Bagels, Juice, And Jelly For Breakfast No More
Breakfast is the most important meal in more ways than one. It's our first meal after waking up. How do we we wake up? Besides just our alarm, our brain supplies us with hormones that create wakefulness. So why during this time do we overload our brains with sugars and carbs?
Even though this creates the mid-morning and mid-afternoon crash?
We do it because sugary foods are quick to eat and takes minimal prep time. You can run out the door with something sugary in your hand, or in some cases your mouth. We value convenience over efficiency. But if our brain creates our livelihood; and our ability to have high brain function affects every aspect of our life, including the quality of our life, why are we not maximizing brain function?
I like to tell my clients to eat brinner. Basically dinner for breakfast. You can eat leftovers (which also saves money and time and help keep dinner portions smaller) or make something high in protein like eggs. The idea is to supercharge breakfast to be optimal for the rest of your day. Studies have shown people who eat a healthy breakfast tend to do better with their other meals and also lose more weight. And people who eat protein for breakfast are the champions.
Sugar and carbs makes you sleepy
Sugar has this affect where it overloads our brains. It does give us initial energy but inhibits the neurons that create wakefulness and alertness. Cognitively we won't be 100%. Why start our day with dessert?
Not only that but the decrease in those same neurons orexin-A has been linked with depression. A double whammy!
Protein does the opposite
On the flip side, those same neurons are stimulated when we introduce more protein, regardless of time of day. Helping to keep us awake, alert, and high functioning. Eat what you are: we're protein, fat, and water. It can also improve mood.
The Mental Athlete
Studies have shown a diet which has a higher ratio of protein in comparison to carbs creates better cognitive abilities.
Laborers need their brain to do their job correctly and avoid injury (which can cost them their ability to generate income), just as business leaders need their brain to make the right decisions when there's a lot of money on the line, and avoid burn out (which can cost them their ability to generate income).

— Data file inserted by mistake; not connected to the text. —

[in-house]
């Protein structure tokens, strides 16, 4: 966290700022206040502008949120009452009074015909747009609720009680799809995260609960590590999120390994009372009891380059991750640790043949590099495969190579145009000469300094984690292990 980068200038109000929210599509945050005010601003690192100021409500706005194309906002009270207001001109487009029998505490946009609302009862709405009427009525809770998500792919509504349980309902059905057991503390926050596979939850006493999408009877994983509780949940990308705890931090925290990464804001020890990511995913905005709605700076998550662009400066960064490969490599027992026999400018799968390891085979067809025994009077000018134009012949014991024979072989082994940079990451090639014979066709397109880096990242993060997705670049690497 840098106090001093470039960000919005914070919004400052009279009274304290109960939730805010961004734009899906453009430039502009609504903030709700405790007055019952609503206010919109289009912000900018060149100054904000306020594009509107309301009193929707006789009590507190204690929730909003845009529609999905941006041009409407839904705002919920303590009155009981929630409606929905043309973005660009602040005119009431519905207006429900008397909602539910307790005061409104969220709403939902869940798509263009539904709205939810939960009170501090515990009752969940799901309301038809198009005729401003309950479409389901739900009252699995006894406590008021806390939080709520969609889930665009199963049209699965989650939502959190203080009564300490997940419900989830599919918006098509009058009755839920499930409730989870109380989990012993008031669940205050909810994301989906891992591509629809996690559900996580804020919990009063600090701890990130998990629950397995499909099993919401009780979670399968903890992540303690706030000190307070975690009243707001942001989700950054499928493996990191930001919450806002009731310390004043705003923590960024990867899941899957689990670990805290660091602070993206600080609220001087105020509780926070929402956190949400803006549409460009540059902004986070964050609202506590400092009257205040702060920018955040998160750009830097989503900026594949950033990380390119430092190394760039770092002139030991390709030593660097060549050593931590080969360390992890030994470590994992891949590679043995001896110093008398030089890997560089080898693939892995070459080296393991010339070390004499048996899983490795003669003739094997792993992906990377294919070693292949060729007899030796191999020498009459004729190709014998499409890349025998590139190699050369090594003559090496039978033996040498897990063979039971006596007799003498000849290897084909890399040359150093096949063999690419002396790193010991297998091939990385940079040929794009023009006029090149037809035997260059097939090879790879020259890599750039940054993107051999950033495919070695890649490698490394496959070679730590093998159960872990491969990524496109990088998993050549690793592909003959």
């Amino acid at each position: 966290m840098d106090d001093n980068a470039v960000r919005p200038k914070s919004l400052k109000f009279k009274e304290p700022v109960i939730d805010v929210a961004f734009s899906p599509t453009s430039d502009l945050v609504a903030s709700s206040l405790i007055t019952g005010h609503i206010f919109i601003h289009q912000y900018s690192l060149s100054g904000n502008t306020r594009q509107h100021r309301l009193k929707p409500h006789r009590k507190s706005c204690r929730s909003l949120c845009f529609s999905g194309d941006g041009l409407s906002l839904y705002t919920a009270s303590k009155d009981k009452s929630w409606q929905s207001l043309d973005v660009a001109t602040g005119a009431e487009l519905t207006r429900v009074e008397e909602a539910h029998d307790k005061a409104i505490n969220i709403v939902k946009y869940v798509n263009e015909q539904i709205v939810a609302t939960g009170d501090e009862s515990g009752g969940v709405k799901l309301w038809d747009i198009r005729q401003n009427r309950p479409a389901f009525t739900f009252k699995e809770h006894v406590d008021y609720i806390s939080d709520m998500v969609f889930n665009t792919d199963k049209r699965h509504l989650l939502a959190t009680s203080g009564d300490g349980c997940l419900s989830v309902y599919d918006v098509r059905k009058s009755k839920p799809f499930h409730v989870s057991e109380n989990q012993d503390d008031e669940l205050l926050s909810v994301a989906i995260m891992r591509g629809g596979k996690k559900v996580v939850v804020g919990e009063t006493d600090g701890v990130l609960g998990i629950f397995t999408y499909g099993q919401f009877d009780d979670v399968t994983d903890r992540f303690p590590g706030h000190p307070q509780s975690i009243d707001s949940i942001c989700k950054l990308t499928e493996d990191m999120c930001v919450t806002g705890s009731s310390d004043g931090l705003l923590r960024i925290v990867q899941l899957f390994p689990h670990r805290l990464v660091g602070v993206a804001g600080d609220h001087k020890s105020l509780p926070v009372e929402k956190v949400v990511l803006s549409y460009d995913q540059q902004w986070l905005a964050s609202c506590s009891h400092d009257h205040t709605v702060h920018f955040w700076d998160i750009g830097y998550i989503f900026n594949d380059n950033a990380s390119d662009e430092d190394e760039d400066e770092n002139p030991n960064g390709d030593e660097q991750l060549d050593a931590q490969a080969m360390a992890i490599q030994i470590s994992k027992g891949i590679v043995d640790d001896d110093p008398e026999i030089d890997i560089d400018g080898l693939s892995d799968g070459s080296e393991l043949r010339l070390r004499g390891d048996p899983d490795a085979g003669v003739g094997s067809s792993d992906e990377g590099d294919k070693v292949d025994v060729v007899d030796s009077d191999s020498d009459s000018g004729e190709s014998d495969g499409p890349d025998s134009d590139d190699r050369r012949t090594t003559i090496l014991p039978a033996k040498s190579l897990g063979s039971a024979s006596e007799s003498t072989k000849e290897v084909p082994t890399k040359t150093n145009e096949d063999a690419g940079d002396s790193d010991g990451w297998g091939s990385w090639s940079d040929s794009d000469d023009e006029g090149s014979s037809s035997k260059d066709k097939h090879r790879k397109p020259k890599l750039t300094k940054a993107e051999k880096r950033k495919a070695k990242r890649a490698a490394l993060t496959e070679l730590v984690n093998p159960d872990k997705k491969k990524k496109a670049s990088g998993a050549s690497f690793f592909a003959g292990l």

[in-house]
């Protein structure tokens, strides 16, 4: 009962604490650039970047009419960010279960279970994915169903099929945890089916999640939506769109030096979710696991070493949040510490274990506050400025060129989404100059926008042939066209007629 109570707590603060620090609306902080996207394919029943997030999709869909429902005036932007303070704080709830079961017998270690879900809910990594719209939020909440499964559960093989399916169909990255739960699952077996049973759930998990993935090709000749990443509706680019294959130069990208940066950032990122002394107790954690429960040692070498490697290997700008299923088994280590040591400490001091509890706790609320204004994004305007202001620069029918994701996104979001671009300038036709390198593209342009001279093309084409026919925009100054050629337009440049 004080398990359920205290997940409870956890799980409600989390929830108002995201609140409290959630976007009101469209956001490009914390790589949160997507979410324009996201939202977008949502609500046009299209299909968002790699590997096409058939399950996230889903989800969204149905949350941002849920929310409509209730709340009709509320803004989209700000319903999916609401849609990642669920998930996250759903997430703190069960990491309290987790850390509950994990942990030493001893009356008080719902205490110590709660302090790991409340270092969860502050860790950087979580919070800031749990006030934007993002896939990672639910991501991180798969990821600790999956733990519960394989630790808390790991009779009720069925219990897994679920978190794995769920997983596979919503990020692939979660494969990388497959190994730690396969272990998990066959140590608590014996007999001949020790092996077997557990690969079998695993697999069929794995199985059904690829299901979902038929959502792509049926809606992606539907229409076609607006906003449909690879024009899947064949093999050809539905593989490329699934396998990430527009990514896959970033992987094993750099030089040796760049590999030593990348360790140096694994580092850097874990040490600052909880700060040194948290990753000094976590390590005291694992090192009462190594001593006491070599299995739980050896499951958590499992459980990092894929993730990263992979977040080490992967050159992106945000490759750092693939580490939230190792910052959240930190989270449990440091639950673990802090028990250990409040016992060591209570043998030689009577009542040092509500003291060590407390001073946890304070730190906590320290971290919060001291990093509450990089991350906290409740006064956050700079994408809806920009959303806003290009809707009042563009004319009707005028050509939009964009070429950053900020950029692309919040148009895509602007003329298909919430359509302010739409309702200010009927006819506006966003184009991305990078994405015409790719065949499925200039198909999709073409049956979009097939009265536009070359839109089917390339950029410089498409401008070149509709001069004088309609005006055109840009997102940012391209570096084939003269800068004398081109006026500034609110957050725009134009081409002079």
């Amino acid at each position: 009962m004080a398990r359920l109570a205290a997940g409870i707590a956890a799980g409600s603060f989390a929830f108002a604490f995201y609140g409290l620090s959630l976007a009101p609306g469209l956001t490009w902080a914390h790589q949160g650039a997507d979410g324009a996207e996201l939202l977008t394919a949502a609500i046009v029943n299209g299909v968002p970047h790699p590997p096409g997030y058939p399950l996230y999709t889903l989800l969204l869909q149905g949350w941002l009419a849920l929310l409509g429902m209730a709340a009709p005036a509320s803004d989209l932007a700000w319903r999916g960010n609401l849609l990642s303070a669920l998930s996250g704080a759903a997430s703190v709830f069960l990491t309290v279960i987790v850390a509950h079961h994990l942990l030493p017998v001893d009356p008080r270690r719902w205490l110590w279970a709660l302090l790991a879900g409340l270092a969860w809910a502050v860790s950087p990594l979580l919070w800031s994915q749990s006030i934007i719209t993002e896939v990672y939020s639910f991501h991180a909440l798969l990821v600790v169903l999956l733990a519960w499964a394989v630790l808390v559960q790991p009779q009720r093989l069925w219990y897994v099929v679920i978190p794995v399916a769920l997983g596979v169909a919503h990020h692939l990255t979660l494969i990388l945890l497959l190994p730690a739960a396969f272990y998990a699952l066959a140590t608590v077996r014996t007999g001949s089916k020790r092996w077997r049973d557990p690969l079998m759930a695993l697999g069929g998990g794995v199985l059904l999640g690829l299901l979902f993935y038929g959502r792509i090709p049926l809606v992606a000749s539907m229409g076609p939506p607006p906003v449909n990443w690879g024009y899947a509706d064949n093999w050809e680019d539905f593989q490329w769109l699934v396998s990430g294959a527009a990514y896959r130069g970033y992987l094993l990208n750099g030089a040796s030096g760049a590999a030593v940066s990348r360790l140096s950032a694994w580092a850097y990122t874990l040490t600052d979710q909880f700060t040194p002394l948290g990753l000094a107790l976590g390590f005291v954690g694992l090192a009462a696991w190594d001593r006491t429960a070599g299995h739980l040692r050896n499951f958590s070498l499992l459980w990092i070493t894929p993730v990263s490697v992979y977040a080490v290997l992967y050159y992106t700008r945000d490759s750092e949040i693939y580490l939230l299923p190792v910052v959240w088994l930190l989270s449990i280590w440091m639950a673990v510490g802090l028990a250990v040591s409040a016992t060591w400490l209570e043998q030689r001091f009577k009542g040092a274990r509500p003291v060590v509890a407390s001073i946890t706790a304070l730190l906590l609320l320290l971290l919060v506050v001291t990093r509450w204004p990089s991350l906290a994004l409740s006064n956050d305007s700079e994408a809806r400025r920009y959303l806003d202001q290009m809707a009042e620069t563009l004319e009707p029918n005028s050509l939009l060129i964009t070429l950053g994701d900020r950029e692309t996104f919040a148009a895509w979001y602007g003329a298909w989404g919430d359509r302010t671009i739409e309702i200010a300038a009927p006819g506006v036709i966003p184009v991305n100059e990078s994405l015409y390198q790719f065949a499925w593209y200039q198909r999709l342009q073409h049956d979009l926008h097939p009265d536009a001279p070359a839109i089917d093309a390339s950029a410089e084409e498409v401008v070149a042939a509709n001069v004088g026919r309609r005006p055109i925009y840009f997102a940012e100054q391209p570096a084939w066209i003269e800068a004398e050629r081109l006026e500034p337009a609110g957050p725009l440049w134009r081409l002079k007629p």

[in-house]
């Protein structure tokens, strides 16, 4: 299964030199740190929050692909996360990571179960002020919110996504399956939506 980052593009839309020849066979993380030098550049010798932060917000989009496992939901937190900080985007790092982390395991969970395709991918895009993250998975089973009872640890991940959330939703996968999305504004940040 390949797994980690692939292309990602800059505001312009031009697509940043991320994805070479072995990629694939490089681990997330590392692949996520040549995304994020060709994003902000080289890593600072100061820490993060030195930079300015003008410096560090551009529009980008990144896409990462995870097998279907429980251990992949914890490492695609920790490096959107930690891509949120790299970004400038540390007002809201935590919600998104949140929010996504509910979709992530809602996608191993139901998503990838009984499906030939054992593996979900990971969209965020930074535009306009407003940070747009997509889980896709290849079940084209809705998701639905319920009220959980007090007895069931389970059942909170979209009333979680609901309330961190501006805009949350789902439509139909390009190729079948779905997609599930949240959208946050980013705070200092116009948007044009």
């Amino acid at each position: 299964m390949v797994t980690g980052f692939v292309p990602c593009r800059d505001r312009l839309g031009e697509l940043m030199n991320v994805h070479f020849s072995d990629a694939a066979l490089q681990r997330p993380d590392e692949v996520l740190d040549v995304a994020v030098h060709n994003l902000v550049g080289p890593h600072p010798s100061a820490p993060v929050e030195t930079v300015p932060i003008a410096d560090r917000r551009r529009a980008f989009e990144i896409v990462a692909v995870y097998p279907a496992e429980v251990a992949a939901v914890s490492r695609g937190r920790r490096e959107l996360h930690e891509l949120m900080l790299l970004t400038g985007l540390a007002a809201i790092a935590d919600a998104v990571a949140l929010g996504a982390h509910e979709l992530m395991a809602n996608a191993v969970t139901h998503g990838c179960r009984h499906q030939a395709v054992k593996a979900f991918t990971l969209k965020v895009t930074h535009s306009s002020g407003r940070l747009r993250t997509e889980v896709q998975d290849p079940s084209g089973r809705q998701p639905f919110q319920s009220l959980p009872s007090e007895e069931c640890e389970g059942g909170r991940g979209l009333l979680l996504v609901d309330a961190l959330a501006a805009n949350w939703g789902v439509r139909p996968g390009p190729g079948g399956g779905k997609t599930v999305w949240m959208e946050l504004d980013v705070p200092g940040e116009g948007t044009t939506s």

We all need a properly functioning brain.
If we eat a diet of carb rich sugary foods that spikes our blood sugar, it's not only our brain and mental health (see Grain Brain) that gets affected. It's also our overall health and waistline. That type of eating leads not only to things like diabetes, heart disease, auto-immune diseases, possibly even cancer, but also weight gain.
We've known sugar and carbs has made us fatter for years. Jack Lalanne has been preaching about it since the 50's. The thing we didn't realize was, it also makes us more sluggish, sleepy, tired, and mentally slow. This makes exercise and having an active life less likely. Coupled with poor mood balance and depression, then there goes our motivation.
What do we do when we sit all day at work? We want to come home and rest because we're dead tired. But why? Look at your stress levels and diet for the answers.
The thing that makes us gain weight, also makes us want to avoid the things that can reduce our weight.
There really is one outcome left, our population becomes more sedentary, tired, and overweight.
Break this cycle
Start small. Just change your breakfast and go from there. I personally like to add fats to my breakfast: by drinking BP coffee and taking fish oils, but I'm weird like that.
I also prefer exercise before work rather than after, as night time exercise can affect sleep and appetite.
Now if you over-eat, or eat until you're full, then all bets are off. Always leave room for the expansion of gasses, for digestion to occur. Unless you want to stretch your stomach out of course (which will lead to bigger eating cycles).
Sam Yang writes about efficiency, health, mindset, science, habits, and martial arts to improve optimal well-being. If this resonates with you, join his newsletter. You can also connect to All Out Effort on Facebook and Twitter.